For the health and safety of the Grand Valley community, remote academic instruction will continue through June 17. The Admissions office is available to answer calls Mon.-Fri. from 8 a.m. to 5 p.m. at 616-331-2025 or 1-800-748-0246 or email firstname.lastname@example.org. Additional instructions and updates at www.gvsu.edu/coronavirus
Arend D. Lubbers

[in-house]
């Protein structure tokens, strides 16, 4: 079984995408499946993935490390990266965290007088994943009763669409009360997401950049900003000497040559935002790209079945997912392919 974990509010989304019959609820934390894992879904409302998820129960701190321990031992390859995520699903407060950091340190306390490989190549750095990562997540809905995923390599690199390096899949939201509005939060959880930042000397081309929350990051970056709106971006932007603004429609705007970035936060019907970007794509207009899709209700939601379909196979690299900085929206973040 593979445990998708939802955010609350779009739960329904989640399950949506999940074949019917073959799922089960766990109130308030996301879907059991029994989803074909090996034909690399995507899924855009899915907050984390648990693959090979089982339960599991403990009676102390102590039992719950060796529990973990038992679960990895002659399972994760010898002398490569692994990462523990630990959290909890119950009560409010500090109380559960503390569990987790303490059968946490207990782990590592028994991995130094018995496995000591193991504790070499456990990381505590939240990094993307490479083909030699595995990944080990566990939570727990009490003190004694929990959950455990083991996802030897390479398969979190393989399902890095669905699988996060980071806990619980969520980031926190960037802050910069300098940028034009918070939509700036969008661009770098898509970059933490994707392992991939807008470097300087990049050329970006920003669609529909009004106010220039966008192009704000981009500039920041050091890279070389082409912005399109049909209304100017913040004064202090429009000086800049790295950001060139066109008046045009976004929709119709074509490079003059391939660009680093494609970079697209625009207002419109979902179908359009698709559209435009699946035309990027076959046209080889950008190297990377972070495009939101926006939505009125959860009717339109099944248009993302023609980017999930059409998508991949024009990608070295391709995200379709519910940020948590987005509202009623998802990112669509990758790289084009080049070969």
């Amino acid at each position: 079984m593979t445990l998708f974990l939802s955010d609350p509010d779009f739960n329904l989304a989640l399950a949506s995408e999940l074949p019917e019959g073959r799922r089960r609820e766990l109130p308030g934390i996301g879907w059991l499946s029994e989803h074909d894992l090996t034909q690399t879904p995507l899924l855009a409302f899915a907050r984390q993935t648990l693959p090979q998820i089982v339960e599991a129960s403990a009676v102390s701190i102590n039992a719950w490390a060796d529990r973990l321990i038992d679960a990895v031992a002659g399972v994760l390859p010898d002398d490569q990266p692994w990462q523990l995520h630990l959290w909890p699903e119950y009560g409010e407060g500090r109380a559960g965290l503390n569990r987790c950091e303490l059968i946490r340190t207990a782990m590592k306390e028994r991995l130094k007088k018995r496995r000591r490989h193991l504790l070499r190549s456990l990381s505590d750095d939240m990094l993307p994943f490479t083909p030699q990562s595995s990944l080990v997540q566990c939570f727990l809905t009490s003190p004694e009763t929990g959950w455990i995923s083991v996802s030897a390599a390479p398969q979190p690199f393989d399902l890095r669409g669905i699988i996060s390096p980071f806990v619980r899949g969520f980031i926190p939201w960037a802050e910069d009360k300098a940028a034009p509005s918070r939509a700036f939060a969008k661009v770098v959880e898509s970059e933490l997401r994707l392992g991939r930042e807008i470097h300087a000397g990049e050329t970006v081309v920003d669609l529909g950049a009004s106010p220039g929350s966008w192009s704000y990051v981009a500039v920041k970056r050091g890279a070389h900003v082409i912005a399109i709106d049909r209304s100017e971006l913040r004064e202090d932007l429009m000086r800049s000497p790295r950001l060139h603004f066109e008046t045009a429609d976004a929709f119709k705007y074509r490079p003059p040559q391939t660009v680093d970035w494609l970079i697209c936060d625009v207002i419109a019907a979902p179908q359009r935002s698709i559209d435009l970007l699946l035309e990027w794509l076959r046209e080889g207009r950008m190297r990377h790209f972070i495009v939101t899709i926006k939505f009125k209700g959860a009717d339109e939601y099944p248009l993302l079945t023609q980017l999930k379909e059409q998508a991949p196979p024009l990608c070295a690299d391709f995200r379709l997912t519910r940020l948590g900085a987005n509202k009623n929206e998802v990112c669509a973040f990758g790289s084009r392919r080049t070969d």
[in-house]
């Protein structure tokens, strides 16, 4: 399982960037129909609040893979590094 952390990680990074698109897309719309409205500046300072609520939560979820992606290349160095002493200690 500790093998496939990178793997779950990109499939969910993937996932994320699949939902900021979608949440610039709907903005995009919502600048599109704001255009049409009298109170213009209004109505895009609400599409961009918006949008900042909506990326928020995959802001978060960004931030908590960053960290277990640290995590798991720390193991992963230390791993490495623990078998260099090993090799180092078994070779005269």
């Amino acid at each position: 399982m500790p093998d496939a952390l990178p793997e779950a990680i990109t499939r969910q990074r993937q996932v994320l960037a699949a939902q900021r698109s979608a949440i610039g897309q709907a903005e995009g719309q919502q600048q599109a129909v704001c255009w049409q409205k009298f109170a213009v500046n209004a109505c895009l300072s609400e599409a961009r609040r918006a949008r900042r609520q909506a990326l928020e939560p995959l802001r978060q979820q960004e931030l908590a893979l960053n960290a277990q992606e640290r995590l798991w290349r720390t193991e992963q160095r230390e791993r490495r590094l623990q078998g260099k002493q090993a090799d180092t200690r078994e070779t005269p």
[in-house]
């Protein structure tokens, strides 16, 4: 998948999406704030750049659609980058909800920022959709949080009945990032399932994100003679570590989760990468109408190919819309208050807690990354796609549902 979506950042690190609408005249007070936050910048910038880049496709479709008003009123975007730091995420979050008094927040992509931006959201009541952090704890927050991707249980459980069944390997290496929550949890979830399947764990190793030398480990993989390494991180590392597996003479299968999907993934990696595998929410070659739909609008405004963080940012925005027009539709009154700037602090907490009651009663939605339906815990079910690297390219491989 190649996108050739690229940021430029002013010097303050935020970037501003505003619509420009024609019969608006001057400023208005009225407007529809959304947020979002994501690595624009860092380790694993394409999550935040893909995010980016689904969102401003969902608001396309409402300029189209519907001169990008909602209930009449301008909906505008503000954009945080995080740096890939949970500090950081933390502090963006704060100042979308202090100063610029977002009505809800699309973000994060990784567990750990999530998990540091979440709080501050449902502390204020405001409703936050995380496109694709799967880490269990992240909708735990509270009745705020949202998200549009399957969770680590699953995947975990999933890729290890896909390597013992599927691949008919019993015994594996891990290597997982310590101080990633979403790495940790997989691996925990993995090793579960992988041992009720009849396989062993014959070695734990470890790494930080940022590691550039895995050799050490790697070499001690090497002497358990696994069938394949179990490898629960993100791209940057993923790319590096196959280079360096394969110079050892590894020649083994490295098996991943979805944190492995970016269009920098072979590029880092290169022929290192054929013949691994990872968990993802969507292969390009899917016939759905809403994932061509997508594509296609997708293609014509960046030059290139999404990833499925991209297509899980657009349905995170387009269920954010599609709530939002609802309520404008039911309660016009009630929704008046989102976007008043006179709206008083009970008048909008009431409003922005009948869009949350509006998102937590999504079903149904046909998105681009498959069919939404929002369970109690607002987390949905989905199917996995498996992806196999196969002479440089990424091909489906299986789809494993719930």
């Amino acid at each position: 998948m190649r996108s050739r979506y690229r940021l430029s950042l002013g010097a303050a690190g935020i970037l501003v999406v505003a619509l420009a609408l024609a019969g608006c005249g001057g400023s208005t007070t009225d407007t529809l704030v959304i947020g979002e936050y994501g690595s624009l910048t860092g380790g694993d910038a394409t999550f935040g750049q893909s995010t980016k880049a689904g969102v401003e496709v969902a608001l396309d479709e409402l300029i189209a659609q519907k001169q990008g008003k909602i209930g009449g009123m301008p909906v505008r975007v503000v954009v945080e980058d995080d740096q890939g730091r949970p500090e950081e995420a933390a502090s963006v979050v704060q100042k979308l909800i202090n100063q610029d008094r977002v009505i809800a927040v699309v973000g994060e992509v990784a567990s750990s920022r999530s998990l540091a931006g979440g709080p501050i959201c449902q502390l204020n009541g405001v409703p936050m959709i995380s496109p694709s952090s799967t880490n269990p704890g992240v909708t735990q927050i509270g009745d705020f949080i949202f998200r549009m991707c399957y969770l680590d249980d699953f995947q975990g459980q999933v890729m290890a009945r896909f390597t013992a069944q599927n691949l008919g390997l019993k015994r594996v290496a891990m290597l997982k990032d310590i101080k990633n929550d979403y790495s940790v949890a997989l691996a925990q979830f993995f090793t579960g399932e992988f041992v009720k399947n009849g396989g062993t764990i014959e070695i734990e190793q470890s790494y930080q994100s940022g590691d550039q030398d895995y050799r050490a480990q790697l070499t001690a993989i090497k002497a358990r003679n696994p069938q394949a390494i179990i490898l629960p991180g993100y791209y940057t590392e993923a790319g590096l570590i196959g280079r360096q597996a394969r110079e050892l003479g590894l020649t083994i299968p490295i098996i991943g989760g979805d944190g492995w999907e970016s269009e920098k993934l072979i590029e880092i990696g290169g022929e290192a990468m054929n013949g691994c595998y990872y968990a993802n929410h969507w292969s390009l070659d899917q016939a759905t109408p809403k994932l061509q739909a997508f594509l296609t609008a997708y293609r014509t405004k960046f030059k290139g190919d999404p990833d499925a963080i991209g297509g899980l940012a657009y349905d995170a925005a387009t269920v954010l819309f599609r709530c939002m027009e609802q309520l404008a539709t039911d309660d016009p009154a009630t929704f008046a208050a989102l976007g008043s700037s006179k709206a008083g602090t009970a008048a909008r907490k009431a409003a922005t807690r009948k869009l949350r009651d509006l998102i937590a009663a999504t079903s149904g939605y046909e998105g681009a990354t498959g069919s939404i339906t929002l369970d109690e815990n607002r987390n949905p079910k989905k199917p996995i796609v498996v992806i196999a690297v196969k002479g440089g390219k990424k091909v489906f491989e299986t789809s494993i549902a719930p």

Arend (Don) Lubbers was Grand Valley State University's highly celebrated president from its youth in 1968 to its modern image in 2001. Don grew up on college campuses. His father was president of Hope College from 1945 to 1963, and was a professor and president of other colleges before that. Don graduated from Hope and earned his Master of Arts in History from Rutgers University in 1956. He taught at Wittenberg College in Ohio before returning to Rutgers in 1958 to pursue a doctorate. In 1960 he was appointed president of Central College in Pella, Iowa at the age of 29, becoming the youngest college president in the nation. Two years later, the young academic attracted national attention when Life magazine included him in its 1962 feature "Red-Hot Hundred," profiling 100 outstanding American leaders under 40. Don was still among the youngest college presidents in the nation when he accepted Grand Valley's offer in November 1968 and assumed the Presidency in January 1969. When Don retired in 2001, he was the longest-serving public university president in the country. During Don's tenure, Grand Valley saw the construction of academic buildings and residence halls in Allendale, the creation of the Meijer Campus in Holland, and the opening of the Eberhard Center and Richard M. DeVos Center in Grand Rapids (all occurred during the Lubbers presidency). The university also extended its service with programs in Muskegon and Traverse City, in cooperation with local community colleges. Don guided the university's response to regional education needs with the establishment of the Seidman College of Business, the Kirkhof College of Nursing, and the Schools of Education, Social Work, Health Sciences, Engineering, and Communication. Also during his tenure, GVSU's programs in music, art, chemistry, education, social work, business, and nursing earned professional accreditations. Lubbers Stadium on the Allendale Campus is named for him.
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